The sports podiatrist informed the patient and her mother that she had plantar fasciitis: a condition that occurs with overuse and persistent strain placed on the plantar fascia ligament. The sports podiatrist said that in his opinion, Sever’s disease could be ruled out due to the absence of pain at the back of the heel (this is the area that is classically sore in cases of Sever’s disease), the fact that the girl reported her pain was not noticeable during physical activity after warming up, and the absence of any swelling or redness.
Treatment for Plantar Fasciitis
Since the patient’s plantar fasciitis diagnosis was confirmed, a treatment plan could be devised and commenced. The sports podiatrist assured the girl’s mother that her plantar fasciitis could be resolved. The main goal of the plantar fasciitis treatment plan was to reduce load , inflammation, relieve the patient’s pain, and facilitate healing of the plantar fascia.
The sports podiatrist gave specific recommendations as to which makes and models of shoes would be most appropriate for the patient to wear during her school day and physical activity sessions. Both of the patient’s feet were strapped with rigid sports tape in order to assist with controlling the load, arch height and unloading the plantar fascia, allowing it to heal.
The sports podiatrist demonstrated to the patient and her mother the types of exercises she should perform to help her increase the flexibility in her calf muscles. He advised them that this would reduce the strain on the plantar fascia. The patient was instructed to carry out her stretches three times a day, especially before going to bed at night.
It was recommended that the patient take a break from her regular sporting activities for the next 3 weeks while her undergoing her plantar fasciitis treatment.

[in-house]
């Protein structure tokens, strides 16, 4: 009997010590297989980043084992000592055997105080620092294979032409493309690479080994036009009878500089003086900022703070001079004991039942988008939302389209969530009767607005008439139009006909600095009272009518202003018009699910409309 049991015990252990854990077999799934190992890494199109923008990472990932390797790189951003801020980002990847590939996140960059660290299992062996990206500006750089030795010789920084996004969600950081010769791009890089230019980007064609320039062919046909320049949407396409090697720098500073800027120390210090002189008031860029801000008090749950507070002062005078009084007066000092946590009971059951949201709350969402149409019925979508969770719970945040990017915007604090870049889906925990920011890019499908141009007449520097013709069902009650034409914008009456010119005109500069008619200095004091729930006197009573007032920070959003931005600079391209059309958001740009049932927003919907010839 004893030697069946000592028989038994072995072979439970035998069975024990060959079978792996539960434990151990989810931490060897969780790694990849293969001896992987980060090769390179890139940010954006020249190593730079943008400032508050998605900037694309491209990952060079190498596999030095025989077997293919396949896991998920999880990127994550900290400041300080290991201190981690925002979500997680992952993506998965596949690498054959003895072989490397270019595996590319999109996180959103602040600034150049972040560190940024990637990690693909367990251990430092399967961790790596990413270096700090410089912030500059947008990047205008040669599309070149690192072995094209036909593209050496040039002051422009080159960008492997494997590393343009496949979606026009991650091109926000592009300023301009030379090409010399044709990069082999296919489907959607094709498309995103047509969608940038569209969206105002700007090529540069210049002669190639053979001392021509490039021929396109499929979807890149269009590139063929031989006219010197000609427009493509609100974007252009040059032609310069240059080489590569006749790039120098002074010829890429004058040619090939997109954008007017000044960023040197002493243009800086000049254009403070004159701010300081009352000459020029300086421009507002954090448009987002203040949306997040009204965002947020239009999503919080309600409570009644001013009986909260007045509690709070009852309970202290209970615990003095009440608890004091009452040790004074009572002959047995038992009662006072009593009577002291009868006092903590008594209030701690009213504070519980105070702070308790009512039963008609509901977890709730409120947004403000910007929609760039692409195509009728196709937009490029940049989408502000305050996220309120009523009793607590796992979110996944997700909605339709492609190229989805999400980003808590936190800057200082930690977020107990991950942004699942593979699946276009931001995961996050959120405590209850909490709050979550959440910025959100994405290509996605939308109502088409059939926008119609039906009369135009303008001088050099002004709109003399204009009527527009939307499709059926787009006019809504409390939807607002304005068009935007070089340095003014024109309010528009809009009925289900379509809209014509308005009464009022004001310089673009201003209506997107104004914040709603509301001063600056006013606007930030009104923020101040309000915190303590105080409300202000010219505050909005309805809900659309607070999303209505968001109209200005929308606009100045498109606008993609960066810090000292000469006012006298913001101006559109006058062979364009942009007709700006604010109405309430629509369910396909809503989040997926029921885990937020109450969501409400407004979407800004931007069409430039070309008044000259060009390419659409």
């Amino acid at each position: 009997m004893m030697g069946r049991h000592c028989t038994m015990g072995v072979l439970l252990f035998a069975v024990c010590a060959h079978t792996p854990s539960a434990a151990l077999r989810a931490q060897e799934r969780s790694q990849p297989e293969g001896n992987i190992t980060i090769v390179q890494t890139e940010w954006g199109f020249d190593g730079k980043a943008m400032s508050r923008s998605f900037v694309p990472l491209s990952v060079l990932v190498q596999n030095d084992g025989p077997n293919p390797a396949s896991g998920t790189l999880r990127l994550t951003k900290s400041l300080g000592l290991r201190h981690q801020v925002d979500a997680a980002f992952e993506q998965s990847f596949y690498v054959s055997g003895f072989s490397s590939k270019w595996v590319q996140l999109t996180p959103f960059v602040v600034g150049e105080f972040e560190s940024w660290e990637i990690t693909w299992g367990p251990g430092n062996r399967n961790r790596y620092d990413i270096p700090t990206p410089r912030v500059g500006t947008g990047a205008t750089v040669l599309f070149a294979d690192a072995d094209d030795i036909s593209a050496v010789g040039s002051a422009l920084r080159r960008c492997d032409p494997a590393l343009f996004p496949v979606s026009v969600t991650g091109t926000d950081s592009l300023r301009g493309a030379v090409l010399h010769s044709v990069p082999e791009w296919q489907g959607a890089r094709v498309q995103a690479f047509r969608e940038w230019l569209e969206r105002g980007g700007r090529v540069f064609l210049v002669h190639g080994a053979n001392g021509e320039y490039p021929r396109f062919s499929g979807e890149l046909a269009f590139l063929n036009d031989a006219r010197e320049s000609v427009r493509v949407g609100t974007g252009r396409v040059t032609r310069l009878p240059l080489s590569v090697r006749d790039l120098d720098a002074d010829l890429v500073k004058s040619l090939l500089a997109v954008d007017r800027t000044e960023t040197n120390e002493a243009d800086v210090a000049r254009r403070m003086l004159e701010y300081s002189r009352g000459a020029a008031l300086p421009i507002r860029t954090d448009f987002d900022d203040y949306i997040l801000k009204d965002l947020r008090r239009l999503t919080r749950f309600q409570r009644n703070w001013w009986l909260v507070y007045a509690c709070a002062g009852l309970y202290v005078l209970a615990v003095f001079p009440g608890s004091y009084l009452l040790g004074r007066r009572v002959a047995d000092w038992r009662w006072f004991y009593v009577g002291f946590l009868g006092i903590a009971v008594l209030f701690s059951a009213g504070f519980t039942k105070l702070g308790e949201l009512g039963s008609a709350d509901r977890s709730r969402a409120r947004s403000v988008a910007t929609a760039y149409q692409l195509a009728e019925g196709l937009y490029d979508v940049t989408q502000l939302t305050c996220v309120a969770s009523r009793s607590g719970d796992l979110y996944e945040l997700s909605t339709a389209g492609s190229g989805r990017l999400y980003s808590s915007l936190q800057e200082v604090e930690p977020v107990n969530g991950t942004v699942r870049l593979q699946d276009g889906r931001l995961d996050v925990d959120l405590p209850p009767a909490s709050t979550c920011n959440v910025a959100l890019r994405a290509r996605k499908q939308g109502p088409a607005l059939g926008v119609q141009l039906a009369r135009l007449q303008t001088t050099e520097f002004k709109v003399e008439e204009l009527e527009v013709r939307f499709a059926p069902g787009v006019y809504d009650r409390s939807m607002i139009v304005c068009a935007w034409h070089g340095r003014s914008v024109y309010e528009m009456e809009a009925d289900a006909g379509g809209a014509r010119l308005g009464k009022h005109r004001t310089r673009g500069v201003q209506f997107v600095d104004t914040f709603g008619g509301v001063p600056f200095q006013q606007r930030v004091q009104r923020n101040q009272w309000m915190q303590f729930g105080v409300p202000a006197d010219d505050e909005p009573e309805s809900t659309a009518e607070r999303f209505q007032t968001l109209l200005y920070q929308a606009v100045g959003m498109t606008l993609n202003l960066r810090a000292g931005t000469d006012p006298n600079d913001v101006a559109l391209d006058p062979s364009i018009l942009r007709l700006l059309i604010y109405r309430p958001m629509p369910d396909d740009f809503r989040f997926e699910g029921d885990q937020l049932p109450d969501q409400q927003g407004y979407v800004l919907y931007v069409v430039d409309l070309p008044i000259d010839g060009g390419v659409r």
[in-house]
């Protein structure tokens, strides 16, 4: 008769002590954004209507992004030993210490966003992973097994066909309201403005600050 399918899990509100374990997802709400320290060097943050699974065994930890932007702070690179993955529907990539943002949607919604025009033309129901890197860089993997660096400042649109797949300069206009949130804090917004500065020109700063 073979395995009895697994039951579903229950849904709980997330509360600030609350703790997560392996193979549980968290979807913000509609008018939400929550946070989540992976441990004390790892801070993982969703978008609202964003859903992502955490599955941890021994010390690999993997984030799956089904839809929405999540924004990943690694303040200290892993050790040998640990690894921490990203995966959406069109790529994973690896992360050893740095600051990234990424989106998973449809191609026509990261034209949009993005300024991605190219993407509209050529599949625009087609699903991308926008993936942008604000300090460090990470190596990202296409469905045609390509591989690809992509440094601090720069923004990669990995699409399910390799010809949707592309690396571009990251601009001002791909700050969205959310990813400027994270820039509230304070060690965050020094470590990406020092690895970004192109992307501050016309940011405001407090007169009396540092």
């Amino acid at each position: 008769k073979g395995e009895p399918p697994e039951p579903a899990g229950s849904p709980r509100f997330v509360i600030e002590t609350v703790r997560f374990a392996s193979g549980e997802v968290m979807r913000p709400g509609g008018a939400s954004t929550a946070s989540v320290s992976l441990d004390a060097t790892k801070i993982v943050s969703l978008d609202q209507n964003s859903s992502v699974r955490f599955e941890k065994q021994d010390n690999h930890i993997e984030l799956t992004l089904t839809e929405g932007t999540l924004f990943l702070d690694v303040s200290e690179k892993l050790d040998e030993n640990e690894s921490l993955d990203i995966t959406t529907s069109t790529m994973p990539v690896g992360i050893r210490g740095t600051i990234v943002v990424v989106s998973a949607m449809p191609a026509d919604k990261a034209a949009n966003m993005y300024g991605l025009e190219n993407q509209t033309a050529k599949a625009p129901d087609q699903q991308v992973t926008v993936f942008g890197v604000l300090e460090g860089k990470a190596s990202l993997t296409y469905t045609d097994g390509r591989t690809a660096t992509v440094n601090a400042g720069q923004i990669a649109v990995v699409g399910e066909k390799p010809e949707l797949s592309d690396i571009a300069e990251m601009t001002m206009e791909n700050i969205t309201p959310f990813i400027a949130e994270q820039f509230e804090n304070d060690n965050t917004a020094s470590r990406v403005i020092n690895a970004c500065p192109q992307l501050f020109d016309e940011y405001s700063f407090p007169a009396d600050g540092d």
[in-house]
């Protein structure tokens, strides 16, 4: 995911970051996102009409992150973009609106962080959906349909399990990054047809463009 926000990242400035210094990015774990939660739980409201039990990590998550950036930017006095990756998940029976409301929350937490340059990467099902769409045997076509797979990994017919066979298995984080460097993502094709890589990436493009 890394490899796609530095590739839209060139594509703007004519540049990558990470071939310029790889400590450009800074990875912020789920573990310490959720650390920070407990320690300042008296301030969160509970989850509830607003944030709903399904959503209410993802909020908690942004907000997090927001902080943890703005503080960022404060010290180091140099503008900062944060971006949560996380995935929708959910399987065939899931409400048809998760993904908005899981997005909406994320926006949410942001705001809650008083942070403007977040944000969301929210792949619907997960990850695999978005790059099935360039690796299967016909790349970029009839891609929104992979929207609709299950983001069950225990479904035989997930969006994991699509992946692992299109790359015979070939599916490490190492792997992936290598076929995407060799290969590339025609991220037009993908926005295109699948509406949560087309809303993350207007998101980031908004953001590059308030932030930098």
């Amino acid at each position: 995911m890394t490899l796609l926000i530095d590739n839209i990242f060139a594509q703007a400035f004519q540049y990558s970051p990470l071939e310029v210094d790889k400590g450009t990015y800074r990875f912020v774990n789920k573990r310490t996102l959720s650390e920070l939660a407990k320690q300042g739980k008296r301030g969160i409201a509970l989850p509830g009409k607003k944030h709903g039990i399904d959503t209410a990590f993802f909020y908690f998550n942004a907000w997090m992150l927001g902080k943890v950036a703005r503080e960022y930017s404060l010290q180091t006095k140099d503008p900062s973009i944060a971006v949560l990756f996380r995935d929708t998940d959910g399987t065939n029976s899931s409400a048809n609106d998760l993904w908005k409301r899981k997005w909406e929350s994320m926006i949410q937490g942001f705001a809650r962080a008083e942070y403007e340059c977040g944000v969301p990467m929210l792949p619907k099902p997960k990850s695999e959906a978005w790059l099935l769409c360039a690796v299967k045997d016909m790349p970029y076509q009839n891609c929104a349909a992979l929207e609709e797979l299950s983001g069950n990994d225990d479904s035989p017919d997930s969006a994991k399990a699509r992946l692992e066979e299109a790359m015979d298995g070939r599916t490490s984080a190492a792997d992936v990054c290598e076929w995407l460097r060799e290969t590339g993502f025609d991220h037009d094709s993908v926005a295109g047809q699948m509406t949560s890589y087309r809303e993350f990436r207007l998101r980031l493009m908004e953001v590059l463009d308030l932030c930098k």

Plantar Fasciitis Treatment Outcomes
The patient returned to the clinic on a weekly basis for the next three weeks to have her feet strapped and review her plantar fasciitis. She reported that with rest and stretching, and the use of her new shoes at school, she was not in as much pain when she got out of bed in the mornings. The sports podiatrist advised that she could begin incorporating one session of physical activity back in to her weekly routine, and if her pain was not significantly worse, the following week she could add another. The patient was reminded of the importance of strapping her feet as instructed, and making sure to do a correct warm up and cool down.
Please note that this particular case study is unique to this patient. Diagnosis and treatment details are for informational purposes only and should not be taken as general medical advice. If you are suffering with heel pain or you think that you might have plantar fasciitis, you should make an appointment with an appropriately qualified sports podiatrist in order to obtain an accurate diagnosis and individualised treatment plan.
Podiatrist – Omar Mohamad
Sydney Heel Pain Clinic – North Sydney
Written by Karl Lockett